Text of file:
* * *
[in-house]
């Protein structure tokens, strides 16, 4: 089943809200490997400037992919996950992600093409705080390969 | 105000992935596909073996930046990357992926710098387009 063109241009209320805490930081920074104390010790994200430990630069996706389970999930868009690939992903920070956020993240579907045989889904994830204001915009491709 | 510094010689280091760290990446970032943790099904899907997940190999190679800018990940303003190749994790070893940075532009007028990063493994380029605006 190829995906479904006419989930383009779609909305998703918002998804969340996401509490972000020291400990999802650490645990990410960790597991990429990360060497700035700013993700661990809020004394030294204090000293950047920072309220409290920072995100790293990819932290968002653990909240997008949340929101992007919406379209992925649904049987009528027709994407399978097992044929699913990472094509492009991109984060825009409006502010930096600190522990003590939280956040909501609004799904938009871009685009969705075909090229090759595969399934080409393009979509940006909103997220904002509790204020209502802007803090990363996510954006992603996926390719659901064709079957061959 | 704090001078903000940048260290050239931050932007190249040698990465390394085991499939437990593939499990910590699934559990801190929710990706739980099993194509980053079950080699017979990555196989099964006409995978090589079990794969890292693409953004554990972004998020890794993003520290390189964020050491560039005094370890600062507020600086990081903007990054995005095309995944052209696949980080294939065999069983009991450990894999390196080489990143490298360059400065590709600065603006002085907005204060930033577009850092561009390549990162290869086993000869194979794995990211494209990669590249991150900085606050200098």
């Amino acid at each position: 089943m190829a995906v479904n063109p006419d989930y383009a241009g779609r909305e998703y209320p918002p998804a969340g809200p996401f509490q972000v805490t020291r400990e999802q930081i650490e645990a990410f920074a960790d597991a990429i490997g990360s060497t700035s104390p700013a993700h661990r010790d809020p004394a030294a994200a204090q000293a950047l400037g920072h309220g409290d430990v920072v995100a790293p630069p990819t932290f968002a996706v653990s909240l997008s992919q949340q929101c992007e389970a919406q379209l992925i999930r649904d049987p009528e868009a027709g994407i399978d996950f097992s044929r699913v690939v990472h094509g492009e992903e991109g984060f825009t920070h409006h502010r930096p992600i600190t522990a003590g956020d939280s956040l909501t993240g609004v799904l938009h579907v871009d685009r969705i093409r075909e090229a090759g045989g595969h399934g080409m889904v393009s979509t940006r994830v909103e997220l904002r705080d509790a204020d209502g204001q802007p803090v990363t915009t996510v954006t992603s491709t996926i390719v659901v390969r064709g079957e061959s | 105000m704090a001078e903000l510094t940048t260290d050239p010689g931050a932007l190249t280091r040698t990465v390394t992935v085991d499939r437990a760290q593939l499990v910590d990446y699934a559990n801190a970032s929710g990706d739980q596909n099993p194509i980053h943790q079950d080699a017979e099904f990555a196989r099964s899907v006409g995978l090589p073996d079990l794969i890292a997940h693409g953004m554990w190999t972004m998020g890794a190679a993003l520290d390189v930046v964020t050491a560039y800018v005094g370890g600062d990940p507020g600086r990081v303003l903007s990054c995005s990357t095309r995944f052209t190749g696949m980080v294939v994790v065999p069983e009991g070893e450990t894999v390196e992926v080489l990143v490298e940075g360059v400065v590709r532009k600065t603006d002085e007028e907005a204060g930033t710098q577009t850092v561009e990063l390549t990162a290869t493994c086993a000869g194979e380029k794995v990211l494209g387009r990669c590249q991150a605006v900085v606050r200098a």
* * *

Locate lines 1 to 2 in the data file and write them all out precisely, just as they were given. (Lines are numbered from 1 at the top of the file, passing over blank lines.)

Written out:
[in-house]
């Protein structure tokens, strides 16, 4: 089943809200490997400037992919996950992600093409705080390969 | 105000992935596909073996930046990357992926710098387009 063109241009209320805490930081920074104390010790994200430990630069996706389970999930868009690939992903920070956020993240579907045989889904994830204001915009491709 | 510094010689280091760290990446970032943790099904899907997940190999190679800018990940303003190749994790070893940075532009007028990063493994380029605006 190829995906479904006419989930383009779609909305998703918002998804969340996401509490972000020291400990999802650490645990990410960790597991990429990360060497700035700013993700661990809020004394030294204090000293950047920072309220409290920072995100790293990819932290968002653990909240997008949340929101992007919406379209992925649904049987009528027709994407399978097992044929699913990472094509492009991109984060825009409006502010930096600190522990003590939280956040909501609004799904938009871009685009969705075909090229090759595969399934080409393009979509940006909103997220904002509790204020209502802007803090990363996510954006992603996926390719659901064709079957061959 | 704090001078903000940048260290050239931050932007190249040698990465390394085991499939437990593939499990910590699934559990801190929710990706739980099993194509980053079950080699017979990555196989099964006409995978090589079990794969890292693409953004554990972004998020890794993003520290390189964020050491560039005094370890600062507020600086990081903007990054995005095309995944052209696949980080294939065999069983009991450990894999390196080489990143490298360059400065590709600065603006002085907005204060930033577009850092561009390549990162290869086993000869194979794995990211494209990669590249991150900085606050200098």